1. As soon as you sign up you can make 25% on retail sales. (This also means if you place a personal order, you get 25% off the retail price.)
  2. When you have a team of 3 or more (with qualifying quotas), you can make a commission of 3% off of their sales.

(Note: in the video she says, “I’m buying Epicure every month and never having to spend any of my own money.” There’s a good chance she’s spending as much as she’s making every month, as I’ve seen with a lot of MLM consultants.)

There are three phases in Epicure, with 10 different ranks.

Phase 1: Consultant

1. Consultant
2. Senior Consultant
3. VIP Consultant
4. Executive Consultant

Phase 2: Leader

5. Leader
6. Senior Leader

Phase 3: Director

7. Director
8. Senior Director
9. Executive Director
10. Global Director

Here is the PV (personal volume) that you need for each level for each calendar month:

  • Consultant = $200
  • Senior Consultant = $250
  • Manager = $500
  • Senior Manager = $750
  • Leader = $1000
  • Senior Leader = $1000
  • Business Leader = $1000
  • Director = $1000
  • Executive Director = $1000
  • National Director = $1000

These aren’t the only qualifying factors in order to move up each rank, but this gives you an idea of what you personally will have to bring in each month in sales.

Epicure Income Disclosure

Unfortunately, there doesn’t seem to be an Epicure income disclosure available.

But, it’s OK because I have seen enough income disclosures to know exactly what it will say.

Almost no one makes money!

In case you think I’m exaggerating, I have 2 links to share with you.

1. This one is from the FTC’s website, and the author says that over 99% of people lose money in an MLM. In fact, he got himself into the top 1% of sellers for the company Nu Skin and here’s what he had to say about it:

“In 1994-5, I put Nu Skin, a leading MLM program, to the test for a year, devoting all my time to climb to the top 1% of participants (counting ALL participants, including dropouts). During that year I kept careful records of my spending and wound up with expenses of over $1,500 per month including products and services from the company, plus all operating expenses, such as travel, telephone, computer supplies, advertising, meeting rooms, etc. My commissions totaled only about $250 a month, netting an annual loss of approximately $15,000”


2. My friend Mike put together his own report and concluded that 92.3% of consultants in an MLM lose money.

Can you make money with Epicure? I know every consultant will say that their opportunity is different (ironically, they all say that), but I haven’t yet come across an MLM that’s so different that more than a few people at the top can make decent money.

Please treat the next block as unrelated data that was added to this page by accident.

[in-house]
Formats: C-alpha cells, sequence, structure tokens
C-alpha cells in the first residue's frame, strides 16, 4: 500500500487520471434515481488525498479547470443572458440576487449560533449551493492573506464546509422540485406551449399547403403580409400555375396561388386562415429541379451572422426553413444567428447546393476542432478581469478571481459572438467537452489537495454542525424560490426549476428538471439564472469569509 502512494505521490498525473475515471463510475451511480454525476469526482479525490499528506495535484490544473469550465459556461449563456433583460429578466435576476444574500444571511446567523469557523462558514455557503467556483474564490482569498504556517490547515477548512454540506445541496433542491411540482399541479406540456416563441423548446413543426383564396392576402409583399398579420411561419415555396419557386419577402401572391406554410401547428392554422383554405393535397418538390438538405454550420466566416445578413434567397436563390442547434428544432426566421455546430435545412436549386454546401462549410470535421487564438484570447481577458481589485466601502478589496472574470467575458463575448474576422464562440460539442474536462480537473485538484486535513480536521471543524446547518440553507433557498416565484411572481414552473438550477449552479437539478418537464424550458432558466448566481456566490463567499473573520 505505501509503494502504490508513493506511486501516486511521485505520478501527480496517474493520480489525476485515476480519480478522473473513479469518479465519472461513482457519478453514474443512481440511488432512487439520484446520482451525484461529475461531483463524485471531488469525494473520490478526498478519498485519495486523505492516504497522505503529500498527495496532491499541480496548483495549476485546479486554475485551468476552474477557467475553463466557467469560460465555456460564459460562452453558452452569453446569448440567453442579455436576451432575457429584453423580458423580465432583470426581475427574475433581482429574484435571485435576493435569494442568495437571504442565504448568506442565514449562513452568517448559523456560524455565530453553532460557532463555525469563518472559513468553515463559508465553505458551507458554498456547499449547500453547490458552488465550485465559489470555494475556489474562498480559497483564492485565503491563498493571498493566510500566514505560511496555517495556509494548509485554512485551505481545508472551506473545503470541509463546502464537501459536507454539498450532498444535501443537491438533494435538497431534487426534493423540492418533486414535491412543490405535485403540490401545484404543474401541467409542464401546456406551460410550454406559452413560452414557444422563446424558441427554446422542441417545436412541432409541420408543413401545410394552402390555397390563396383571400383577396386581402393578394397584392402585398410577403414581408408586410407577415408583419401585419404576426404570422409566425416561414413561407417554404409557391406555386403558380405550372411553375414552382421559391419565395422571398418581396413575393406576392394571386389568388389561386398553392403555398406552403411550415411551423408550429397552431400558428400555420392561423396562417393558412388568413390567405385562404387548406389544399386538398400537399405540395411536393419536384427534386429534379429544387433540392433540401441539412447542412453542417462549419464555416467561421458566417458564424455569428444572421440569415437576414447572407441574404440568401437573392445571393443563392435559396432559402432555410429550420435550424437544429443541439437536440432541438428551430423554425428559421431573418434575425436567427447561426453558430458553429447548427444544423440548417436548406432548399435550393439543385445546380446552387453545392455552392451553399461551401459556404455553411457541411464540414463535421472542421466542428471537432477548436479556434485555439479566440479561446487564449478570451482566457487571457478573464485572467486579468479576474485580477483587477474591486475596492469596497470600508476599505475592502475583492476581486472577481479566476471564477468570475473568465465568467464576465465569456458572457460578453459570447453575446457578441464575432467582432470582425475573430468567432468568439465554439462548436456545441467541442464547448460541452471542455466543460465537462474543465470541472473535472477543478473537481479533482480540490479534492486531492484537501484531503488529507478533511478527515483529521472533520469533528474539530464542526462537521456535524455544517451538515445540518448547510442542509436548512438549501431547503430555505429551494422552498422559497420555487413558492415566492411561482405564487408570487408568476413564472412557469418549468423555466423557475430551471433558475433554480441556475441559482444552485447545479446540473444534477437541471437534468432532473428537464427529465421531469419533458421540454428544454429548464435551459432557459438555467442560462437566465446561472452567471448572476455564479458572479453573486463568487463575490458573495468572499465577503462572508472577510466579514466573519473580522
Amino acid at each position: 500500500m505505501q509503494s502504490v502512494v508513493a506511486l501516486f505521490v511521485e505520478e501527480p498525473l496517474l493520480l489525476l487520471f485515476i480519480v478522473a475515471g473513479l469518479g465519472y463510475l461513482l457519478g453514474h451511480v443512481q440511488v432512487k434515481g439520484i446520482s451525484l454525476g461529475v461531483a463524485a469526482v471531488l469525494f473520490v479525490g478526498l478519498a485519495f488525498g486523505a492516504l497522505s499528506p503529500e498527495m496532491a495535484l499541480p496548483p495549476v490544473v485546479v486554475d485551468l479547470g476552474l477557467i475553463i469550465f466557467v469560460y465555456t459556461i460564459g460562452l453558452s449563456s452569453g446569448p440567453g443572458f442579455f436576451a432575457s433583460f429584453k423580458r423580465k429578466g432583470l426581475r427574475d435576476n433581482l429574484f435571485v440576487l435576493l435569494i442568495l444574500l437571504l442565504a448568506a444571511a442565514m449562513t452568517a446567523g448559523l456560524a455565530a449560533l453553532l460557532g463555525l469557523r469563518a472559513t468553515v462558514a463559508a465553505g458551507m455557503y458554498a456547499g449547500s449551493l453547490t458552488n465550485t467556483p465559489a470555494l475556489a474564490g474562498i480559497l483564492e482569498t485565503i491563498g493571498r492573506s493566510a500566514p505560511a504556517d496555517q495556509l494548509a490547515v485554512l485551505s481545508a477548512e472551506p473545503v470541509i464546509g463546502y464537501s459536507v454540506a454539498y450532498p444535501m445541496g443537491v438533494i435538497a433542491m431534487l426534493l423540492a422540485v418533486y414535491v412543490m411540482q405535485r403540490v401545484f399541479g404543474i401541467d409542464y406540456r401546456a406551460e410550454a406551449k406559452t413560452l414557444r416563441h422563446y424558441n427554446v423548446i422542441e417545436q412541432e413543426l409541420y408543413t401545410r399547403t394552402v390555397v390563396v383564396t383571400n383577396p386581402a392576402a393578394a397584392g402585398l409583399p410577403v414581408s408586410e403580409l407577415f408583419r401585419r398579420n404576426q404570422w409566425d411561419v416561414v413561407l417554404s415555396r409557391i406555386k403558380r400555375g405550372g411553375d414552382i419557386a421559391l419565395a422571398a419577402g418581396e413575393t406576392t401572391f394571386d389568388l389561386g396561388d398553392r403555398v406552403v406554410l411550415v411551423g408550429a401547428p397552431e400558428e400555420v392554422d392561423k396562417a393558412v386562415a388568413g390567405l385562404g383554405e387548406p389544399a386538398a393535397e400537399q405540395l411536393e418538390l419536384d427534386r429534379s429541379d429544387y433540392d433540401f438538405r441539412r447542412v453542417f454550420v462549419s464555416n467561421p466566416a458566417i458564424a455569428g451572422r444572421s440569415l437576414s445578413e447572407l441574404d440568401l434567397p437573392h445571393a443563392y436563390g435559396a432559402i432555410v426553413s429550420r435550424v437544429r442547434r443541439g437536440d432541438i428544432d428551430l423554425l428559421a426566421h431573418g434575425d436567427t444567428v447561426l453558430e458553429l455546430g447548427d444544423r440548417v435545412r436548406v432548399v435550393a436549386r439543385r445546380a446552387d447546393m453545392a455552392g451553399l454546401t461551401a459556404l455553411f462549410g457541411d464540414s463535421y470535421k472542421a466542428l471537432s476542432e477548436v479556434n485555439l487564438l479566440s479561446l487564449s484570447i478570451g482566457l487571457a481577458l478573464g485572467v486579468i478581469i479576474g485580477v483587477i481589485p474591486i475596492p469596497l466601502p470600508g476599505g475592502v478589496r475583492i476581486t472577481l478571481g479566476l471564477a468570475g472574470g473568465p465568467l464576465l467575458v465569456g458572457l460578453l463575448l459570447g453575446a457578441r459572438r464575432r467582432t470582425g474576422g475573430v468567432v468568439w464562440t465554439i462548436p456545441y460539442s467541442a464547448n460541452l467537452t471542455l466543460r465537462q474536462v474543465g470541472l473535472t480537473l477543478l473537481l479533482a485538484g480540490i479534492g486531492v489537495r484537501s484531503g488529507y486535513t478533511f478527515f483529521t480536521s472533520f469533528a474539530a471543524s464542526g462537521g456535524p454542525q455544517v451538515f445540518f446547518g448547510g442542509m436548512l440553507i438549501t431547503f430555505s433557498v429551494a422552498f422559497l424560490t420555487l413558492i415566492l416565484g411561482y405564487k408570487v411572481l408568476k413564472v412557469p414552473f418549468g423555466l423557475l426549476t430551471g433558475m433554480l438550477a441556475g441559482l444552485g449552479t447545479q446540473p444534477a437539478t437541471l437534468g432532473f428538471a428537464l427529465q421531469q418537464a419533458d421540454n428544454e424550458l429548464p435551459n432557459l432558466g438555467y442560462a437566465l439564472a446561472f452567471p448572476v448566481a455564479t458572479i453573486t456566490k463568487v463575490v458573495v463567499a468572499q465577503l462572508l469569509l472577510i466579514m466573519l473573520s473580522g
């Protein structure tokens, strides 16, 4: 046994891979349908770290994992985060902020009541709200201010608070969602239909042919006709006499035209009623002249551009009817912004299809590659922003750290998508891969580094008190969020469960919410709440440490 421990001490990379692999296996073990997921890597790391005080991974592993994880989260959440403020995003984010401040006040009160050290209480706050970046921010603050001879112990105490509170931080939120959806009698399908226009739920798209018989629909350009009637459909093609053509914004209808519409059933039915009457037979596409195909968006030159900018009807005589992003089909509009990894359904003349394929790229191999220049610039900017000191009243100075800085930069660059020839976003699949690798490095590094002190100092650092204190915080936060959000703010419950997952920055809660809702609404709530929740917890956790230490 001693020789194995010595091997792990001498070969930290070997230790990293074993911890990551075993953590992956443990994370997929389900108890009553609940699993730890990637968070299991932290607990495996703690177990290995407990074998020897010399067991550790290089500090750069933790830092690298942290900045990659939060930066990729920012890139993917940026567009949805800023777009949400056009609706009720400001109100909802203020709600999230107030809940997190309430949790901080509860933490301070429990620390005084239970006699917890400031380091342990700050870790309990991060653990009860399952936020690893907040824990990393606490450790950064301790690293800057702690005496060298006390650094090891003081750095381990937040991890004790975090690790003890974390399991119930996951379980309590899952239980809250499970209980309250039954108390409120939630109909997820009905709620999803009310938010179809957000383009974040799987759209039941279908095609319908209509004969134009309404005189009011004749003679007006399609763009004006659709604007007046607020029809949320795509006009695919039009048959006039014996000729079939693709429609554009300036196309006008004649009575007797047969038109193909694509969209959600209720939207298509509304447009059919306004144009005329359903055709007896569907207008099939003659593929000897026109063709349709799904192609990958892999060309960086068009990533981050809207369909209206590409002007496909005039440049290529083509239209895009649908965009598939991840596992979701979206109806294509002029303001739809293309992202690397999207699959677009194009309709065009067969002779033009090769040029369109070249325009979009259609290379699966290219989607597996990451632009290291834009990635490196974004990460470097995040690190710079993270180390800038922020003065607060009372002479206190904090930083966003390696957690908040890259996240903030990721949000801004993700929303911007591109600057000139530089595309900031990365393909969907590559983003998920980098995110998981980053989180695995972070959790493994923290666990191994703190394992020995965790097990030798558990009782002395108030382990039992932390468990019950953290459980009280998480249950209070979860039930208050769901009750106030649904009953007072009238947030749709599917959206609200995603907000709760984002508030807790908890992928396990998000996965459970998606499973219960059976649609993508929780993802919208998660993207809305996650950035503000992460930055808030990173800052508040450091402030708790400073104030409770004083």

We don’t have an income report to go on, but I would bet Epicure is exactly the same as all the rest…

Epicure Complaints & Positive Reviews

I had a hard time finding a lot of reviews or complaints about Epicure. It doesn’t seem to be extremely popular at the time of this writing.

Here’s someone who reviewed Epicure versus a meal delivery subscription box:

She says Epicure was the better option. Here’s the thing with reviews. You sometimes have to take them with a grain of salt because a lot of them are done by people selling Epicure, which was the case here. There’s nothing wrong with giving the thing you’re selling a favorable review (I would expect that), it’s just that it’s not unbiased.

Here are a couple of interesting things I found on Reddit:

Epicure is awful

And here’s another one that shows you how people think of MLM companies, including Epicure:

Epicure is a pyramid scheme

These types of companies are always referred to as scams and pyramid schemes to a nice portion of people out there.

I did see some comments about how the products were really good. But there’s always a “but” attached.

“The products are good, but they come from a pyramid scam.” That type of thing.

Related Articles:

Is Epicure a Scam or a Pyramid Scheme?

I wouldn’t say Epicure is a scam, nor is it technically a pyramid scheme. Here’s where MLMs get into trouble though.

  1. Even if they’re not a pyramid scheme, many people out there just automatically think of MLMs as pyramid schemes. And thanks to the internet, this is becoming more and more true. (Don’t believe me? Look at this popular anti-MLM sub on Reddit.) This makes for an even harder sell for you.
  2. If recruiting becomes more important than selling retail, it starts to get pyramid scheme-y. (Yes, that’s a word I just made up.) I haven’t come across an MLM where you could make more money through retail sales versus recruiting. You get the big bucks when you have a big team.


  • Fairly inexpensive start-up cost
  • Mostly consumable products, which means you may have an easier time with repeat customers
  • I have read that the products are very good


  • The consumable products are too inexpensive to really make a good amount of money (and yet they are more expensive than other similar products, which may make them hard to sell retail)
  • You have to pay to sell for the company
  • Unless you can sell a lot of cookware, you’ll have to recruit in order to make a decent income
  • Almost no one makes money in an MLM, regardless of whether they recruit or not
  • Many people look down on MLMs and just consider them scams right off the bat
  • You’ll have to do a good amount of home parties to make some money (this could be a pro if you enjoy home parties)

If you enjoy having home parties and just want to make a few bucks here and there, Epicure could be an OK way to do it. But beware that you may end up spending more on expenses than you make back.

An Alternative to Epicure

If you like the idea of working for yourself from the comfort of your home or wherever there are better ways to do it than via an MLM (in my opinion).

In fact, the way I do it is through this blog.